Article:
Design DNA: The Emergence of Pattern

Luke Veldhuizen



Can technology be used to help capture and implement the ephemeral and intangible qualities unique to an indigenous people? Can it be dynamic and flexible enough to work with the shifting moods, thoughts, and feelings of a variety of stakeholders? Discussion with Ngati Huri of Pikitu Marae revealed affinities and reverence for key local landmarks, features and memories of their past. This became the starting point to utilise the shapes and patterns of the land; modified by the ephemeral influences in order to produce a concept.

Through the combination of fixed and variable influences, multiple relationships between points cause, patterns to be generated, varied, and tested. Alowing the design to meet Ngati Huri’s criteria such as, being appropriate for slope and elevation, optimised for dealing with water-accumulation, East-facing buildings and to preserve view shafts to important cultural landmarks.

Designed with the Marae as the central focal point, all housing in the design was situated within 200 metres either side of it. Symbolically and literally, the Marae is at the centre of all life; therefore for the Ngati Huri People this was the first and primary driver to all design moves.

All paths and patterns designed for this site were influenced and drawn from the shapes, forms and waterways of the land. With the concept of the river as the original ‘highway’ mode of transportation, the natural curves of the river were taken and simplified to create a smoother curve, interpolated through four nodes to achieve a land network pattern inspired by the ancient means of travel.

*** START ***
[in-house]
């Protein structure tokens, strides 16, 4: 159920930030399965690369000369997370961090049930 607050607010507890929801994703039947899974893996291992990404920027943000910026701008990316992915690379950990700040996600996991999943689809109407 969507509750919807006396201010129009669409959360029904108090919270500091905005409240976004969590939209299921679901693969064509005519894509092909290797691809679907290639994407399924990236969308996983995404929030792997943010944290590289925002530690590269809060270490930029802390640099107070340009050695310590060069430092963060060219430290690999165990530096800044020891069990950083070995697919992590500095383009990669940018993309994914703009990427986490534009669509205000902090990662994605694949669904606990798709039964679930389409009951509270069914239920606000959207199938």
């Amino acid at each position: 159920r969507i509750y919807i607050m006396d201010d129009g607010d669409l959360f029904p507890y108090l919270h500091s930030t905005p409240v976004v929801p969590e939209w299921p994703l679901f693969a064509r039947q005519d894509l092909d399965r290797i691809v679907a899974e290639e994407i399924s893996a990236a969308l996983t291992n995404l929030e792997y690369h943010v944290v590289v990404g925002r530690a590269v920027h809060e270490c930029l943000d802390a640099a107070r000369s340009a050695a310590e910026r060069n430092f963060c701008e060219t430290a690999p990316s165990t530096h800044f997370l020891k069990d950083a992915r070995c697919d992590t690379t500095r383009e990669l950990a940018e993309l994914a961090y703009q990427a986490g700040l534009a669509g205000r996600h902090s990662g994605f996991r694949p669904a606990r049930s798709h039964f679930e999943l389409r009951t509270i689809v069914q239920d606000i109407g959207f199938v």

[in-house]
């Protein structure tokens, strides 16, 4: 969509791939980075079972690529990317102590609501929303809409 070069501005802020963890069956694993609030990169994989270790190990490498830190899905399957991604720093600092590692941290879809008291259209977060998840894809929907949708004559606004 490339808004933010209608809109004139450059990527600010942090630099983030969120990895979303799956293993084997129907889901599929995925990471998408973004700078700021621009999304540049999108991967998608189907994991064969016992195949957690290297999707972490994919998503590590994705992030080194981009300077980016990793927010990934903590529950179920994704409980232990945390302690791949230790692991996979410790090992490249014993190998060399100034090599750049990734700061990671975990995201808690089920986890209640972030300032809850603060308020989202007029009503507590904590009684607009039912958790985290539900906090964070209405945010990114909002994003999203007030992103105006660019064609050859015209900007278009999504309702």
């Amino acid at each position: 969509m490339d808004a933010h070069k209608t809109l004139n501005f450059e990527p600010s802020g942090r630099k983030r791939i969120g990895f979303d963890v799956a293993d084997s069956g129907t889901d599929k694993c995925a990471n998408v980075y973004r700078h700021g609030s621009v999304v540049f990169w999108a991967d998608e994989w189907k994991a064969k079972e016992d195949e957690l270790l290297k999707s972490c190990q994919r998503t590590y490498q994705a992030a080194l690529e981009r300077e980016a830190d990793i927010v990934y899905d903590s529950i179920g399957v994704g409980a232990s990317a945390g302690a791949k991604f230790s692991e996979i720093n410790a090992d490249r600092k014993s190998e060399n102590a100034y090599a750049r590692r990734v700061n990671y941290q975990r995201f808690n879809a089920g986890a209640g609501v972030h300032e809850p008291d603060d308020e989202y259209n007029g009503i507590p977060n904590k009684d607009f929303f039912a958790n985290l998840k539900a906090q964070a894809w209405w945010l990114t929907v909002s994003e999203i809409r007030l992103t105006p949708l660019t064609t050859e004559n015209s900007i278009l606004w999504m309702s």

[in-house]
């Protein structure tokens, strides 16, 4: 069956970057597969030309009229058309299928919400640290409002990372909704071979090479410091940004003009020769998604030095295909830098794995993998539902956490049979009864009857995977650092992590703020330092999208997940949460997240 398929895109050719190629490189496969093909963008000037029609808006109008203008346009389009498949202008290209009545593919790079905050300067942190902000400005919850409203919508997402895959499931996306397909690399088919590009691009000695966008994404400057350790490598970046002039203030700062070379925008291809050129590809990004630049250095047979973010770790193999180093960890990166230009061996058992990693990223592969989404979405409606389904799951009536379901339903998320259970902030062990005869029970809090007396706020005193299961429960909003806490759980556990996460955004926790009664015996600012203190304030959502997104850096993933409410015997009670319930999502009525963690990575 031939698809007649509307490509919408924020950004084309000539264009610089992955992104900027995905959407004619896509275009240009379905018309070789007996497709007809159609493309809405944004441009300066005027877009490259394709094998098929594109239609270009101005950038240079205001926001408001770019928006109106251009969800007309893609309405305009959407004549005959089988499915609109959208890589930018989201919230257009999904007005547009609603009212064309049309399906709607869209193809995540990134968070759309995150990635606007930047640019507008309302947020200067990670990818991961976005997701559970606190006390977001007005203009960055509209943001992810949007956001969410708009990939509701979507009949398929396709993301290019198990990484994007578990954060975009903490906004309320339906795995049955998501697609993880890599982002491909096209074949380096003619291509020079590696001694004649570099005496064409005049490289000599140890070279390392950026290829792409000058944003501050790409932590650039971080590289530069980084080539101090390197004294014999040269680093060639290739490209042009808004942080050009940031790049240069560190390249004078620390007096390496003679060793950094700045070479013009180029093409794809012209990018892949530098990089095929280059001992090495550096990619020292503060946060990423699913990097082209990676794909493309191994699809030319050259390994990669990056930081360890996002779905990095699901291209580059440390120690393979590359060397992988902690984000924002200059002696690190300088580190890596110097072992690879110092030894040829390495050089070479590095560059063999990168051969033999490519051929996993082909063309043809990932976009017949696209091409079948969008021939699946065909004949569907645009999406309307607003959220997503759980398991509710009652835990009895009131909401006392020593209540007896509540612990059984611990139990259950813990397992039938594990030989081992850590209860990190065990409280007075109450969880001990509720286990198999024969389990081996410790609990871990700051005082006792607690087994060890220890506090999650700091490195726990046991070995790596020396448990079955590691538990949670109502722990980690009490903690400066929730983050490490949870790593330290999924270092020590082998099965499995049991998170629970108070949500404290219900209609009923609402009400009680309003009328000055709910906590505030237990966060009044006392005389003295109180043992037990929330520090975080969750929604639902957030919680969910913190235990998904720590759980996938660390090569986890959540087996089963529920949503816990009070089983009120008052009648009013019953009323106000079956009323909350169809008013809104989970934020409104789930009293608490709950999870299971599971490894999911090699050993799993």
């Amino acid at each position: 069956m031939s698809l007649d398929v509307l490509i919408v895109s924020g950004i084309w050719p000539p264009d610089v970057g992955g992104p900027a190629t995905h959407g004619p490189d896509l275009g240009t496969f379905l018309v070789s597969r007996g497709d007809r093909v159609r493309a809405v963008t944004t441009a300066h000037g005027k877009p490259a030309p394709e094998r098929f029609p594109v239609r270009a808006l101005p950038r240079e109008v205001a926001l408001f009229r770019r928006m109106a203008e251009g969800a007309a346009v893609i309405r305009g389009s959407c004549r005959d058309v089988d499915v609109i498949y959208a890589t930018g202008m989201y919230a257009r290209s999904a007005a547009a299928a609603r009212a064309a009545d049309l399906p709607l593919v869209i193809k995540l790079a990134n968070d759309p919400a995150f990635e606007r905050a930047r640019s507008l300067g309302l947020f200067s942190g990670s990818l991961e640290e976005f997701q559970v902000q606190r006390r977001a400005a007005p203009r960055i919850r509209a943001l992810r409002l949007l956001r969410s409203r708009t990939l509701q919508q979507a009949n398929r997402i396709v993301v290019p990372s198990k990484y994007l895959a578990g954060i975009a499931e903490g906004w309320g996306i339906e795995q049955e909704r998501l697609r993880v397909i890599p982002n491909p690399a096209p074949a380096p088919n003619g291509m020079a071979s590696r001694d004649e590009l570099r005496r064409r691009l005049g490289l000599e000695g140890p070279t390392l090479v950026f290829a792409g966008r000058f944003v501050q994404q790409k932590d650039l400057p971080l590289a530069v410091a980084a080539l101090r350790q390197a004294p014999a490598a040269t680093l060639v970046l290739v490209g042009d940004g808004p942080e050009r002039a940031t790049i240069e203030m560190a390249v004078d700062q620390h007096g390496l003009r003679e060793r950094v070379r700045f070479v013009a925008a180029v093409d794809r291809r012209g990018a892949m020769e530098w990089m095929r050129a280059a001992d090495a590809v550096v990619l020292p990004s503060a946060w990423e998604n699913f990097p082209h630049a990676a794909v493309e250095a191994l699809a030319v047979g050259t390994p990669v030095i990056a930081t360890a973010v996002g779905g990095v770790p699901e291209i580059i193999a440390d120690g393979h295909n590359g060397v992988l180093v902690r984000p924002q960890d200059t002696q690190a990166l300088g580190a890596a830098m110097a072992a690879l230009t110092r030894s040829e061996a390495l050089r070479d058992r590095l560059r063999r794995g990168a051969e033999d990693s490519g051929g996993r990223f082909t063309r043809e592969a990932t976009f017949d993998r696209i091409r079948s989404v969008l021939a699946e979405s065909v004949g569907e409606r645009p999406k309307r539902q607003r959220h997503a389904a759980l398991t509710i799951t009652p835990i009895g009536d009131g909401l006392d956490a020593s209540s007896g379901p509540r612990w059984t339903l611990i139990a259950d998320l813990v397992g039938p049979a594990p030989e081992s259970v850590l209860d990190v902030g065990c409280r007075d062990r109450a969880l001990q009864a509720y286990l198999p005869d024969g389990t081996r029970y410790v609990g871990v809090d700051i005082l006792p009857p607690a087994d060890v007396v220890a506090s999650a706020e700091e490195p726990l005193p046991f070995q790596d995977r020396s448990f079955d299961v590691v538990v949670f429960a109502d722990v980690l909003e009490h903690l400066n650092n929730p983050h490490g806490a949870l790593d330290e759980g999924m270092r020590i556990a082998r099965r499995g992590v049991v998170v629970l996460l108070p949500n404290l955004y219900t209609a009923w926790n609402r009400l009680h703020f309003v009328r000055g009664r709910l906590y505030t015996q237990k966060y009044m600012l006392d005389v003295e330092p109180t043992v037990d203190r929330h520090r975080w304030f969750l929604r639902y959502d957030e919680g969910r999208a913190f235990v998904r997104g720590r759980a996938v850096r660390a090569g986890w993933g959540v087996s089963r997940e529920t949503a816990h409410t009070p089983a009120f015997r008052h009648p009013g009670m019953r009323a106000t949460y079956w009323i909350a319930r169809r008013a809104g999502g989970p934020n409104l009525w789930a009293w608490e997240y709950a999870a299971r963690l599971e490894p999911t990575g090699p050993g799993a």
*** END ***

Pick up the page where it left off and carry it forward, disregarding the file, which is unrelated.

For the people of Pikitu, the influence and importance of Wharepuhunga (their mountain) was an obvious choice to draw influence from. Further, the remnant bush and the cave art were chosen to represent, respectively earth (native bush standing strong amongst volcanic destruction) and the cosmos (cave star paintings). The cave paintings chosen as a reference not only because of the teaching and learning that occurred there, but to the master waka navigation (by star position), the cosmological history and birthplace of the people and their voyage to Aotearoa.

Beginning with a grid, squares were programmed to become larger at the central Marae point (1), followed by adding rotational influences (2) as a base to investigate layout possibilities in the resultant negative-space resonance or gestalt-image (3). By adding further points of influence (the Marae,  the Mountain, and Cave Art) and manipulating the relative ‘weight’ of each attraction-point, and or including other points of interest dynamically, new gestalt patterns were produced (4), influencing how planting and paving was located within the developed area. 

By tying the patterns of the land and the water, together with the influences of spiritual and sacred places, the overall design made for the people of Ngati Huri emerged.